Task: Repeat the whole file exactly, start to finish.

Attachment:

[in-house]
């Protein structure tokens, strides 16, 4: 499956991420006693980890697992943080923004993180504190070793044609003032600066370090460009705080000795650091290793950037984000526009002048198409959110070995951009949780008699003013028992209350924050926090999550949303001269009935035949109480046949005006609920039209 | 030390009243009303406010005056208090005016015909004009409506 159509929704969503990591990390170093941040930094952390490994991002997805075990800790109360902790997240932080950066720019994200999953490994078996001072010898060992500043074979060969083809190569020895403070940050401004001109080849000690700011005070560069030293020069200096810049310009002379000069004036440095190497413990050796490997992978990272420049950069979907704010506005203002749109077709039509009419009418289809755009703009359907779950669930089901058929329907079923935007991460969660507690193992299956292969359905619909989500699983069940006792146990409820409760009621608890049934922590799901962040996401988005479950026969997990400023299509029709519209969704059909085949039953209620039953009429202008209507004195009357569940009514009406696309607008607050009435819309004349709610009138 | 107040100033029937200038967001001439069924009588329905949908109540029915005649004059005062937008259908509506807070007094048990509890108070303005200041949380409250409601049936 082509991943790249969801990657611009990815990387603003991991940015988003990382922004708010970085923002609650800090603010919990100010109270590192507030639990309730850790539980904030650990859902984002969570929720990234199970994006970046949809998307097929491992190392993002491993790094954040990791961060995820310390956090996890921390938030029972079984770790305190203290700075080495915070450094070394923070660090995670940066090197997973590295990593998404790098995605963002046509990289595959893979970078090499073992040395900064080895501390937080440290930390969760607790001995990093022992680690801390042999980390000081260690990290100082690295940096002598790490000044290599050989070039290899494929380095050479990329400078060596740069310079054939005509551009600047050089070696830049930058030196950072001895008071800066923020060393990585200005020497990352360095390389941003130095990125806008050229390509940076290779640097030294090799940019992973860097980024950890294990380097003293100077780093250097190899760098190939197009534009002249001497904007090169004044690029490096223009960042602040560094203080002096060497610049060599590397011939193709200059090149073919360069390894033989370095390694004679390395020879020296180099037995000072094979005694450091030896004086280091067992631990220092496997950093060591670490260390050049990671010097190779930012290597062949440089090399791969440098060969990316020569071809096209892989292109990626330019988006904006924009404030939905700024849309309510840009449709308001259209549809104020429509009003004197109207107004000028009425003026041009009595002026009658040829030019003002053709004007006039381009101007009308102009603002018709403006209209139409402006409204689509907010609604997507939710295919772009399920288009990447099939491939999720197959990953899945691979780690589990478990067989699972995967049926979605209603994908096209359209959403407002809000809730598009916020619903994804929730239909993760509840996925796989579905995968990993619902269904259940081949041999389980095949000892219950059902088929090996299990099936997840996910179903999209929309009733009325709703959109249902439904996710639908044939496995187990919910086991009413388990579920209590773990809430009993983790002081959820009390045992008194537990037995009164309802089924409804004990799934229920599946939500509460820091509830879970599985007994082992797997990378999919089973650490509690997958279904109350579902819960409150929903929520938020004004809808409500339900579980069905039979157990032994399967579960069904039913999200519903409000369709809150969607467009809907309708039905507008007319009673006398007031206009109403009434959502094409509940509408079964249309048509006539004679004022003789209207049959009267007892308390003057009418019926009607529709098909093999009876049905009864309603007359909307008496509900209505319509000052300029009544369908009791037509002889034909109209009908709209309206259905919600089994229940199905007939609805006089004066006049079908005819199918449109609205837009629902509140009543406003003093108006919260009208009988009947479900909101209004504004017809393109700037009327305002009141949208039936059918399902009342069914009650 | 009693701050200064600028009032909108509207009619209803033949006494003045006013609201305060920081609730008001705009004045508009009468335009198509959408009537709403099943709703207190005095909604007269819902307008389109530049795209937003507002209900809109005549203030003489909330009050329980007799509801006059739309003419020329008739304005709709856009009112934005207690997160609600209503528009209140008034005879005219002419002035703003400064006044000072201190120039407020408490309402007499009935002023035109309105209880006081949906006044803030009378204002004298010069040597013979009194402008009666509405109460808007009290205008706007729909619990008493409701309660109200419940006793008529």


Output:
[in-house]
């Protein structure tokens, strides 16, 4: 499956991420006693980890697992943080923004993180504190070793044609003032600066370090460009705080000795650091290793950037984000526009002048198409959110070995951009949780008699003013028992209350924050926090999550949303001269009935035949109480046949005006609920039209 | 030390009243009303406010005056208090005016015909004009409506 159509929704969503990591990390170093941040930094952390490994991002997805075990800790109360902790997240932080950066720019994200999953490994078996001072010898060992500043074979060969083809190569020895403070940050401004001109080849000690700011005070560069030293020069200096810049310009002379000069004036440095190497413990050796490997992978990272420049950069979907704010506005203002749109077709039509009419009418289809755009703009359907779950669930089901058929329907079923935007991460969660507690193992299956292969359905619909989500699983069940006792146990409820409760009621608890049934922590799901962040996401988005479950026969997990400023299509029709519209969704059909085949039953209620039953009429202008209507004195009357569940009514009406696309607008607050009435819309004349709610009138 | 107040100033029937200038967001001439069924009588329905949908109540029915005649004059005062937008259908509506807070007094048990509890108070303005200041949380409250409601049936 082509991943790249969801990657611009990815990387603003991991940015988003990382922004708010970085923002609650800090603010919990100010109270590192507030639990309730850790539980904030650990859902984002969570929720990234199970994006970046949809998307097929491992190392993002491993790094954040990791961060995820310390956090996890921390938030029972079984770790305190203290700075080495915070450094070394923070660090995670940066090197997973590295990593998404790098995605963002046509990289595959893979970078090499073992040395900064080895501390937080440290930390969760607790001995990093022992680690801390042999980390000081260690990290100082690295940096002598790490000044290599050989070039290899494929380095050479990329400078060596740069310079054939005509551009600047050089070696830049930058030196950072001895008071800066923020060393990585200005020497990352360095390389941003130095990125806008050229390509940076290779640097030294090799940019992973860097980024950890294990380097003293100077780093250097190899760098190939197009534009002249001497904007090169004044690029490096223009960042602040560094203080002096060497610049060599590397011939193709200059090149073919360069390894033989370095390694004679390395020879020296180099037995000072094979005694450091030896004086280091067992631990220092496997950093060591670490260390050049990671010097190779930012290597062949440089090399791969440098060969990316020569071809096209892989292109990626330019988006904006924009404030939905700024849309309510840009449709308001259209549809104020429509009003004197109207107004000028009425003026041009009595002026009658040829030019003002053709004007006039381009101007009308102009603002018709403006209209139409402006409204689509907010609604997507939710295919772009399920288009990447099939491939999720197959990953899945691979780690589990478990067989699972995967049926979605209603994908096209359209959403407002809000809730598009916020619903994804929730239909993760509840996925796989579905995968990993619902269904259940081949041999389980095949000892219950059902088929090996299990099936997840996910179903999209929309009733009325709703959109249902439904996710639908044939496995187990919910086991009413388990579920209590773990809430009993983790002081959820009390045992008194537990037995009164309802089924409804004990799934229920599946939500509460820091509830879970599985007994082992797997990378999919089973650490509690997958279904109350579902819960409150929903929520938020004004809808409500339900579980069905039979157990032994399967579960069904039913999200519903409000369709809150969607467009809907309708039905507008007319009673006398007031206009109403009434959502094409509940509408079964249309048509006539004679004022003789209207049959009267007892308390003057009418019926009607529709098909093999009876049905009864309603007359909307008496509900209505319509000052300029009544369908009791037509002889034909109209009908709209309206259905919600089994229940199905007939609805006089004066006049079908005819199918449109609205837009629902509140009543406003003093108006919260009208009988009947479900909101209004504004017809393109700037009327305002009141949208039936059918399902009342069914009650 | 009693701050200064600028009032909108509207009619209803033949006494003045006013609201305060920081609730008001705009004045508009009468335009198509959408009537709403099943709703207190005095909604007269819902307008389109530049795209937003507002209900809109005549203030003489909330009050329980007799509801006059739309003419020329008739304005709709856009009112934005207690997160609600209503528009209140008034005879005219002419002035703003400064006044000072201190120039407020408490309402007499009935002023035109309105209880006081949906006044803030009378204002004298010069040597013979009194402008009666509405109460808007009290205008706007729909619990008493409701309660109200419940006793008529």